Church Says It Helped Homeless Man|Who Bamboozled It For $1.2 Million

MIAMI (CN) – A church claims that after it spent years helping a homeless drug addict get his life together, the man returned, falsely claiming to be a licensed contractor, cheated it of $1.2 million for a new church building, and demands $1.3 million more.




     Iglesia Casa de Alabanza claims defendant William Fonseca first entered its doors in 2002, “a homeless man with no food and a serious drug problem, who walked through the church’s doors begging for five dollars so that he could buy himself a meal.”
     The church says it gave him food and shelter and “devoted substantial time and resources over a period of years, going so far as to help him get into – and to return to – a drug rehabilitation center, which he has conceded got him back on his feet and turned his life around.”
The church says Fonseca repaid it “by lying to church leaders, duping them into believing he was grateful for the church’s assistance, and attempting to defraud them of the property … and/or millions of dollars.” The church adds: “Such behavior is not only actionable, it is immoral.”
     The church says Fonseca claimed he could do its construction project for less money than the contractor it had selected – $1.2 million, rather than the other contractor’s $2.2 bid. The church says it already has paid Fonseca more than $1.2 million, that the project has barely begun, that he insists it will cost $5 million to do it, and has threatened to foreclose on the property.
     The church says Fonseca now “lives in a waterfront home in the tony neighborhood of Keystone Point in North Miami, and claims to be a successful, licensed contractor.”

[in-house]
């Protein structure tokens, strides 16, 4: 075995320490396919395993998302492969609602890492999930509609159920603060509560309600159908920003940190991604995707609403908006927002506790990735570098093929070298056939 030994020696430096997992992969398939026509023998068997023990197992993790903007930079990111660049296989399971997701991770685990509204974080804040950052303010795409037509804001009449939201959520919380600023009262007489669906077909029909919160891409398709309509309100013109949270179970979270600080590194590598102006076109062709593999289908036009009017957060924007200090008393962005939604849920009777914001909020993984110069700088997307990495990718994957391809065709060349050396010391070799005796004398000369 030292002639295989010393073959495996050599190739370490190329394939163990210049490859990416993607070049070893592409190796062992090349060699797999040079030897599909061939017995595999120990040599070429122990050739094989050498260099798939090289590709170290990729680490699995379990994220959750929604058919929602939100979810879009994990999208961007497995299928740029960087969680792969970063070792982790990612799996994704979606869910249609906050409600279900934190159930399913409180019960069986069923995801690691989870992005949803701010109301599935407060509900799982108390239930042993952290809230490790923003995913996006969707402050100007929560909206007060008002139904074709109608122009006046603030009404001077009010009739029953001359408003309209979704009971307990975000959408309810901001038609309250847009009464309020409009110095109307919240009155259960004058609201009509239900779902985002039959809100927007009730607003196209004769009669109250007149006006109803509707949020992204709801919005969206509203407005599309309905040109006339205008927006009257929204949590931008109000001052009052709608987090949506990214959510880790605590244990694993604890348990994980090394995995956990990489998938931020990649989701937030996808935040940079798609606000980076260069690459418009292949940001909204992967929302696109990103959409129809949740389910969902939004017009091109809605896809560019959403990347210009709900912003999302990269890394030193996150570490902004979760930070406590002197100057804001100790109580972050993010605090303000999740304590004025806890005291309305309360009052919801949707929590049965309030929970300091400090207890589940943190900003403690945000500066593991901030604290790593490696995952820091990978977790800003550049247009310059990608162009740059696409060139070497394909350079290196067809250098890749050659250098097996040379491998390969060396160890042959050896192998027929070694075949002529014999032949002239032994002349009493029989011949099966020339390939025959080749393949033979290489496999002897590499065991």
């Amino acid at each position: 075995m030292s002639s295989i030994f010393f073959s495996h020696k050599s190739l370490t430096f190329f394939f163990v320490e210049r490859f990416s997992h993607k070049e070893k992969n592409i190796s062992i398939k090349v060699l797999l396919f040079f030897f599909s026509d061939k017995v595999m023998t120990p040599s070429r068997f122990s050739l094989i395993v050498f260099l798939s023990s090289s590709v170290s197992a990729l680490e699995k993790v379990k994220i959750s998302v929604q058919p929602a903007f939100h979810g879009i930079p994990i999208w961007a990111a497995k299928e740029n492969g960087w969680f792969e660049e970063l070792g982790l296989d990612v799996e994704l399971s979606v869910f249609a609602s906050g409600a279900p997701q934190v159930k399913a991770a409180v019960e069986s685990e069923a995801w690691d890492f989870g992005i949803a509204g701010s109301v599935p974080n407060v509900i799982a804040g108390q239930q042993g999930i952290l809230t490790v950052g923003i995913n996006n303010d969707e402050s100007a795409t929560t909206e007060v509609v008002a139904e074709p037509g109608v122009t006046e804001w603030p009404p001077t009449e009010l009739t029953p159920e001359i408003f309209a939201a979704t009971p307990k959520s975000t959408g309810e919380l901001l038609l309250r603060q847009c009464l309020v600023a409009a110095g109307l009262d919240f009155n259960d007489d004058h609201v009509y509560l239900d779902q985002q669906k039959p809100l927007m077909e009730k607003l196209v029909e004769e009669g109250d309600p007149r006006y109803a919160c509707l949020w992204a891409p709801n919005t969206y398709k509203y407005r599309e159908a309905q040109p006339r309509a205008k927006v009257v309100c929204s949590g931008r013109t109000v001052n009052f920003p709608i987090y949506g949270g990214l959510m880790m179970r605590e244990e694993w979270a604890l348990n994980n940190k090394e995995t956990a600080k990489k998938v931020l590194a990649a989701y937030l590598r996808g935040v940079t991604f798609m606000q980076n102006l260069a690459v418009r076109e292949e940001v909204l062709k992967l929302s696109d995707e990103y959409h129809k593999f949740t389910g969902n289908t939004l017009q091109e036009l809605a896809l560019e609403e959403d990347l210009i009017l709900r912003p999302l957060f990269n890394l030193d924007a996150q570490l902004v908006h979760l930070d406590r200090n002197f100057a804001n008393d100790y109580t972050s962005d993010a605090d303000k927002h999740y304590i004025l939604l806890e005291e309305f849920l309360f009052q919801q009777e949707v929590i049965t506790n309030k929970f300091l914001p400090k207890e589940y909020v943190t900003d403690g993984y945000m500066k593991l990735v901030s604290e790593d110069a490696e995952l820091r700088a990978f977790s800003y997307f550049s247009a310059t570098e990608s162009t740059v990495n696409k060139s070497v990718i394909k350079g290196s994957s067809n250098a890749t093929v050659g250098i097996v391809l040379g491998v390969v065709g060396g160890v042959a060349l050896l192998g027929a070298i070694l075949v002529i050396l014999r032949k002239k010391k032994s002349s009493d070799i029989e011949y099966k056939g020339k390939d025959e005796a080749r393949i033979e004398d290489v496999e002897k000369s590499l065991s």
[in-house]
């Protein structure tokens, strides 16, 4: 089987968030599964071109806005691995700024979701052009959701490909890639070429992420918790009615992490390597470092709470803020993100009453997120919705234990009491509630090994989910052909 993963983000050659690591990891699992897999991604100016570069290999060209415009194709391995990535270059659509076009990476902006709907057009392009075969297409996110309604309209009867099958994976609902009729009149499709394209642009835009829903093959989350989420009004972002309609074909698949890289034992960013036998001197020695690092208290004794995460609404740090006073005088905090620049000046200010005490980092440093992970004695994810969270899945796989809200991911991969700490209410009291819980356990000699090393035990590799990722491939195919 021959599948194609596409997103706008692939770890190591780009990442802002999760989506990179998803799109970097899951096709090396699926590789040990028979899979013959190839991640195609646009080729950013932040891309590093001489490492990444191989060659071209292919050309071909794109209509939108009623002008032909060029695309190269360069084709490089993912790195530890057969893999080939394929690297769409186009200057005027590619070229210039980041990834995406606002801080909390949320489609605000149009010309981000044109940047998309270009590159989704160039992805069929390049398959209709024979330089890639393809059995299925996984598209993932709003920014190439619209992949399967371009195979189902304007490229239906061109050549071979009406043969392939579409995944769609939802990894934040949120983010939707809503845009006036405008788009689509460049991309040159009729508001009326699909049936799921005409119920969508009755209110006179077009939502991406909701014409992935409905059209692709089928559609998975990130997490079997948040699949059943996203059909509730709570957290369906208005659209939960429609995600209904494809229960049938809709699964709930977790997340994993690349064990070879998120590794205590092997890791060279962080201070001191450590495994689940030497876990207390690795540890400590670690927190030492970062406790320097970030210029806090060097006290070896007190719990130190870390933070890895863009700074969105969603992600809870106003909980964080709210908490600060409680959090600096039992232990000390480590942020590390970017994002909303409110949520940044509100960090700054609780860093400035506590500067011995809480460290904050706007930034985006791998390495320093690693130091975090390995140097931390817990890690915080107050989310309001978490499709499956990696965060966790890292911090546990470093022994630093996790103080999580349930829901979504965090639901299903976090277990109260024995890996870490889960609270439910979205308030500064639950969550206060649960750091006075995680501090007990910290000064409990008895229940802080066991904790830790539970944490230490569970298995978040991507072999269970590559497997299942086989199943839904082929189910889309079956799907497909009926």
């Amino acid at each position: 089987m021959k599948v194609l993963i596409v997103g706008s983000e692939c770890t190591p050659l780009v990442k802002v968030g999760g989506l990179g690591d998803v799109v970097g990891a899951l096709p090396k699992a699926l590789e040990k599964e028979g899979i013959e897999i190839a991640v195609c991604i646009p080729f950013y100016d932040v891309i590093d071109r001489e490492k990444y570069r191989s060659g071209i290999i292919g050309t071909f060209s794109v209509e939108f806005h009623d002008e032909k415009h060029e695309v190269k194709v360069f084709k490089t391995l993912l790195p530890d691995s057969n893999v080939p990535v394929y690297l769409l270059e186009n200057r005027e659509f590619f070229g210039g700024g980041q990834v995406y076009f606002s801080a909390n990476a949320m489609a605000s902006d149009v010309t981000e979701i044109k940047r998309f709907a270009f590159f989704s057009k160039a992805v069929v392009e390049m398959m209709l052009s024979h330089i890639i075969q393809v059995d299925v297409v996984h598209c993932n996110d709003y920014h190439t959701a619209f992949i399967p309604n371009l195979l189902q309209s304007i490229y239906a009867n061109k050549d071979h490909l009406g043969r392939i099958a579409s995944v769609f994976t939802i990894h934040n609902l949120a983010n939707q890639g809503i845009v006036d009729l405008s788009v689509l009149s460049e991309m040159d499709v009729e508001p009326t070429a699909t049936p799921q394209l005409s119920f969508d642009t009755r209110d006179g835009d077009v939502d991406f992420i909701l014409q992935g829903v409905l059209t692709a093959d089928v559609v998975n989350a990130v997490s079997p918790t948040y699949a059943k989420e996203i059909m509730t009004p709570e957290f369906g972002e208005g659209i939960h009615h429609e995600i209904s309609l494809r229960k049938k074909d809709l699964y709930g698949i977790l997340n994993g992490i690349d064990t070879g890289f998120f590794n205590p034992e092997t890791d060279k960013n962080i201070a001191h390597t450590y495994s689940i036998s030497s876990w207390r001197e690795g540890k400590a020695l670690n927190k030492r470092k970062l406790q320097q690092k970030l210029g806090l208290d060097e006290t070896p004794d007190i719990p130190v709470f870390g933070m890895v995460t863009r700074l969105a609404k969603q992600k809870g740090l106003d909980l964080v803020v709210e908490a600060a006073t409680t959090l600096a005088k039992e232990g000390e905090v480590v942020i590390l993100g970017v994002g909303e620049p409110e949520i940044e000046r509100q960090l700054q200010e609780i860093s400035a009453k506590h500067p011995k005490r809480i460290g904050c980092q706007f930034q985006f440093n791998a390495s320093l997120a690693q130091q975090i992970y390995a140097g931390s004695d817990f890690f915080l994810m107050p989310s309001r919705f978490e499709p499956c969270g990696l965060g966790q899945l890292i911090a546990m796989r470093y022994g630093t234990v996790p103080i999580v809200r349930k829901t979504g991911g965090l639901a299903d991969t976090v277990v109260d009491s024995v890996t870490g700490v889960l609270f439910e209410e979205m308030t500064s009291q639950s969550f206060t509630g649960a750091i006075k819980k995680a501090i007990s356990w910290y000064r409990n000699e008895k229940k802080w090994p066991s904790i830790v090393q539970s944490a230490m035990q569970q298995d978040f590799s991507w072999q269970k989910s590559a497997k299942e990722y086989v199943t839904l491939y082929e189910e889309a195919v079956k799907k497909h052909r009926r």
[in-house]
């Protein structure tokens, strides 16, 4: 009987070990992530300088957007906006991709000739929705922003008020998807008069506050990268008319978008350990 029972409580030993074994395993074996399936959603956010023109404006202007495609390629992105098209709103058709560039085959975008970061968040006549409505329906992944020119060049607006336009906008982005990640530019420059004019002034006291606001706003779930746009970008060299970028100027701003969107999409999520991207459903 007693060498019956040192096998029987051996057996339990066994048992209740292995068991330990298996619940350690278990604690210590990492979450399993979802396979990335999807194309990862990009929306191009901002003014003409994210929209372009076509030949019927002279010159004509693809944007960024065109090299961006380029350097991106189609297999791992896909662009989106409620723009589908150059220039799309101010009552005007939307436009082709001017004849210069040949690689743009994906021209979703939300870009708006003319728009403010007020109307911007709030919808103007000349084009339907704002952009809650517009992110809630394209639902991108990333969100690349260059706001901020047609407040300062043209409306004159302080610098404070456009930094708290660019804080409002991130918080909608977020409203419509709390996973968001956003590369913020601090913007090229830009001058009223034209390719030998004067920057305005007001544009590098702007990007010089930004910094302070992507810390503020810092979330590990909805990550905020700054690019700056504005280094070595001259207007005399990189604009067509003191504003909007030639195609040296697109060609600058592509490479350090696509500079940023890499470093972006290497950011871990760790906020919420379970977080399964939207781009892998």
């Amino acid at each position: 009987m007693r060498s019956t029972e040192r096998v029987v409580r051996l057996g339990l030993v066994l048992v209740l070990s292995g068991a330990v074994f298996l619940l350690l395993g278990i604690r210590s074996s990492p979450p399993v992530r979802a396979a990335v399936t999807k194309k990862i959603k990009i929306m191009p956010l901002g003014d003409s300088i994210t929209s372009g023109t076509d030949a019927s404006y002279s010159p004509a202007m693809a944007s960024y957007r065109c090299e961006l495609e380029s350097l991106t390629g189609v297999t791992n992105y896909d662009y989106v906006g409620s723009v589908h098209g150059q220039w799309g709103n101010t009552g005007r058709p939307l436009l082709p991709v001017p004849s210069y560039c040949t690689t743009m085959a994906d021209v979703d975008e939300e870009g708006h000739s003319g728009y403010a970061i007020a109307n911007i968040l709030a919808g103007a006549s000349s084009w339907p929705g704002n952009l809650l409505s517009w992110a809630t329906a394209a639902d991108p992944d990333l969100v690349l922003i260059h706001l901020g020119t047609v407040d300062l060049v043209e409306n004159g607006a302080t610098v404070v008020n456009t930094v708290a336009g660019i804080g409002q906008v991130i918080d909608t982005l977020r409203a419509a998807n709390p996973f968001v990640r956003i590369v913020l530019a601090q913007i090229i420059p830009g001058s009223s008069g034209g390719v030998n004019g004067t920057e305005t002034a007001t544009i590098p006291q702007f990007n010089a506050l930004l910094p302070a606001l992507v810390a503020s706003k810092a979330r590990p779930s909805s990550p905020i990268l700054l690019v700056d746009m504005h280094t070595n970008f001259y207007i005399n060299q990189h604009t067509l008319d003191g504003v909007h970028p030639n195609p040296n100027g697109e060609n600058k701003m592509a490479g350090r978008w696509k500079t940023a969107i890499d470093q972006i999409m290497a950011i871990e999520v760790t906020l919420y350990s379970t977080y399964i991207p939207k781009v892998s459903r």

The church says Fonseca is not a licensed contractor and could not legally do the work he promised to do. It says that because it trusted him, it never put their deal in writing. It says it already has paid him $1.24 million, and that Fonseca claims he has spent $1.3 million of his own on the project, and has delivered the church a “demand note” and a “mortgage” for that amount.
     It claims Fonseca said that he delivered the notes to try to show the IRS – falsely – that the $1.2 million the church had paid him was not income, but reimbursements for his own expenditures.
     And it claims that at one point during the difficult negotiations, Fonseca told a church board member, “This is how I make my living. I get people to sign notes and sue them.”
     The church also sues Fonseca’s business, Arch Creek Enterprises. It demands treble damages for breach of contract, fraud and negligent misrepresentation. It is represented in Miami-Dade County Court by Andrew Gold with Kluger, Peretz, Kaplan & Berlin.

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